Labour and Delivery
Pregnancy and childbirth is a wonderful journey and being knowledgeable and flexible will empower you and your spouse to gracefully welcome the little bundle of joy to the world and the long wait of nine months is over. Your bags are packed for the hospital and you have a birthing plan discussed with your doctor. While you are getting ready for the big day, we will discuss some basic terms and management of labour and delivery.
Lightening is when the baby's head settles deep into your pelvis. Your upper abdomen gets relief and gets less full and lower abdominal discomfort increases. This can happen anywhere from a few weeks to a few hours before labour begins.
Contractions are when your womb muscles harden and then relax. In the last few months of pregnancy you may experience Braxton Hicks contractions which are irregular and painless.
False labour pains
You may experience irregular contractions of uterus, which may stop if you change positions, walk or rest. In doubt reach the hospital.
True Labour pains
These are regular, progressively increasing contractions and do not stop even on changing positions, walking or resting with each contraction lasting 30-60 seconds.
Show – many women experience blood tinged mucus plug discharge at the starting of labour.
You should immediately reach the hospital when
- You have regular contractions
- Baby is moving less
- There is watery discharge or blood stained discharge
- Anything which worries you
Stages of labour
Your cervix will soften and contractions may be very slight. It may last for many hours. You may eat, drink, sleep or walk around, whatever is comfortable.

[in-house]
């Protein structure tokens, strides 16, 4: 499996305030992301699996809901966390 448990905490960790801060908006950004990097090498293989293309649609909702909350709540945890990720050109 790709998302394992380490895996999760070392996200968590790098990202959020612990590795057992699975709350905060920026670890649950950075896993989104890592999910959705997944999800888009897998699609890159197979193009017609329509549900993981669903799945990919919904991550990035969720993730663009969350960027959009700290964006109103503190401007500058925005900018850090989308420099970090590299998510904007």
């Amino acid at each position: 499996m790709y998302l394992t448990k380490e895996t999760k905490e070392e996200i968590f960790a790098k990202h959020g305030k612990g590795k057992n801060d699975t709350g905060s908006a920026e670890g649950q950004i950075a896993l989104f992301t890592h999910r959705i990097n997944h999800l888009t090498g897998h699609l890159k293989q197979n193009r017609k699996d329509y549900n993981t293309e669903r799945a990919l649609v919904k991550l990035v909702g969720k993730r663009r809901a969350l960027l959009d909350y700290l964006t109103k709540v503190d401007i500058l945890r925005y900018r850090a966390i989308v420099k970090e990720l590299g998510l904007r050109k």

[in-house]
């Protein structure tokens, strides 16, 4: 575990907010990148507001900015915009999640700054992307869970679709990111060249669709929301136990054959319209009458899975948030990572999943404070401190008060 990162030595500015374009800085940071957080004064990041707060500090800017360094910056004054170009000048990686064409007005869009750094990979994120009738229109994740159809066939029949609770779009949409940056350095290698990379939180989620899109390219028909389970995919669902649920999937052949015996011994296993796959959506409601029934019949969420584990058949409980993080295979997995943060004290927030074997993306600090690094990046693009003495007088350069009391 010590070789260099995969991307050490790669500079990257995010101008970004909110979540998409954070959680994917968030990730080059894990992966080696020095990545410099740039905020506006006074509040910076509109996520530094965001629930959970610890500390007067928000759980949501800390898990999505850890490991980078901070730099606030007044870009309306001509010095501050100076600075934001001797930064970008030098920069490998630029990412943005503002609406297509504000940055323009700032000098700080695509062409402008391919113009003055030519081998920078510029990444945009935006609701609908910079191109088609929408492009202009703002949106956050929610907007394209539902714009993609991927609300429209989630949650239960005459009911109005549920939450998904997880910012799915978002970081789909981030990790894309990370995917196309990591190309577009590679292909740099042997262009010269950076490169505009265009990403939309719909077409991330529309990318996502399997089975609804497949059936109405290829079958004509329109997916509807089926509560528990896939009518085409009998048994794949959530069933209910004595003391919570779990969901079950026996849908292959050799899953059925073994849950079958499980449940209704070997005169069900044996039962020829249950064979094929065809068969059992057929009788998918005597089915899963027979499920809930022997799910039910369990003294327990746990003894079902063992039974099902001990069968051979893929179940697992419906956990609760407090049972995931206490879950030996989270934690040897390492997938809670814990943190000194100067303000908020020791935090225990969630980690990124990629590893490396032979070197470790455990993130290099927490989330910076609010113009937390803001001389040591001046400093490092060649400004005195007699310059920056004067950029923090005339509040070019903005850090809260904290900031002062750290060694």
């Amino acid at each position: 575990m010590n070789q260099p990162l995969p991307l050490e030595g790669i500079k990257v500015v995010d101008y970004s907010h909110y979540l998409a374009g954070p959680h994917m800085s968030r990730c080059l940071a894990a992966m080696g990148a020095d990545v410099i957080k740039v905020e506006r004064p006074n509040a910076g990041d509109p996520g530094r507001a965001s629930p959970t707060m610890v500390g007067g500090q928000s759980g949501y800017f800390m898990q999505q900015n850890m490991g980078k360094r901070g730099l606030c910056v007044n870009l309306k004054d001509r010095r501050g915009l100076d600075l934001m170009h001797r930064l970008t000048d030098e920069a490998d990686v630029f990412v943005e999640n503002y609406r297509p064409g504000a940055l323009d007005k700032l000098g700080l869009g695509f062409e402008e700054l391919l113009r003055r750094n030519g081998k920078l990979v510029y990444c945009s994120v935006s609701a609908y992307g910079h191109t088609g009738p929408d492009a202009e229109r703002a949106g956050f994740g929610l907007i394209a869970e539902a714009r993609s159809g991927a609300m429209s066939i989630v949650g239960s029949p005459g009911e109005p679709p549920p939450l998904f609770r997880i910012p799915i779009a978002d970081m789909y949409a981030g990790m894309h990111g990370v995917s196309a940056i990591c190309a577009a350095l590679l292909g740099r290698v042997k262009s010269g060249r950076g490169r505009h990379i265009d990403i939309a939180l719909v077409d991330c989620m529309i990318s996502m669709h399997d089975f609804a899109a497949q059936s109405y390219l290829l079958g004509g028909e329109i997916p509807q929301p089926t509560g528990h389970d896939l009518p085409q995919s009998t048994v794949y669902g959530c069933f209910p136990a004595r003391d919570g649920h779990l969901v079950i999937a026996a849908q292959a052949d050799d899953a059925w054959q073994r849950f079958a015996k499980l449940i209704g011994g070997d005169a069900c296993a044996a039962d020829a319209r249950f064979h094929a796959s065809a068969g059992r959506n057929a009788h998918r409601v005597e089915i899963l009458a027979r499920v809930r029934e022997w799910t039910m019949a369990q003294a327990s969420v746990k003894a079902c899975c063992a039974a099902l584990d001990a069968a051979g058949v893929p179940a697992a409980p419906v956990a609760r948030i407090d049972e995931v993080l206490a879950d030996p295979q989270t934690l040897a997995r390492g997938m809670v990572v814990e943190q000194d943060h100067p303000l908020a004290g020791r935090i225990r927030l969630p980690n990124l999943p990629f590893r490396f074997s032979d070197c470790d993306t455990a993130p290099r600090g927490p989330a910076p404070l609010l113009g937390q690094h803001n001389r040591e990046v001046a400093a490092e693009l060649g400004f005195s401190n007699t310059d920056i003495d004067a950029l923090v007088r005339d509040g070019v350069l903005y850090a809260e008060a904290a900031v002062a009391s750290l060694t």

First Stage of Labour
Once labour is established and cervix (mouth of the uterus) is 3-4 cm dilated, you and your baby will be examined by the doctor more frequently. You may discuss your pain relief options with your doctor. It may take 6 - 12 hours in a first-time pregnant lady and lesser in next pregnancies. You may walk around or be in a comfortable position and have liquids during this time.
If your labour is slow the doctor may offer speeding up labour by oxytocin drip or artificial rupture of bag of membranes. Your baby’s heart beat will be monitored frequently.
Second Stage of Labour
This happens when the cervix is fully dilated (10 cm) and thinned out (effaced).
You may experience bearing down/pushing sensation. It may take upto 2hours in first time pregnant lady and lesser in next pregnancy It may take longer if epidural pain relief was taken.
The doctor will give you a local anaesthetic medicine and may give a controlled cut in perineum called episiotomy.
This stage of labour may be difficult but your doctor, nurses and partner will encourage you.
Once the baby is born skin to skin contact and early breast feeding will be encouraged. The paediatrician will assess and help the baby. Delayed cord clamping is encouraged if feasible.
Third Stage of Labour
Most of the hard work now is already over. In this stage your placenta will deliver. Episiotomy and tears will be stitched and bleeding will be controlled.
Fourth Stage of Labour
It is the 1-2 hours after delivery in which you will be observed for bleeding and will be encouraged for passing urine.
Pain Relief in Labour
Labour is a painful process. Here are some tips for you to cope with pain and relax
- Attend antenatal birth preparation classes with your spouse to be more prepared
- Breathe deeply, relax and stay calm
- Moving around by walking, kneeling, rocking may help
- Having a spouse/relative/doula may help
- Back massage, hot water bag may help
- Epidural Analgesia by an injection given in the back by the anaesthetist is an effective option and can be discussed during pregnancy and labour
Your birthing will be monitored and tailored according to your needs and safety. Wishing you a safe and happy motherhood!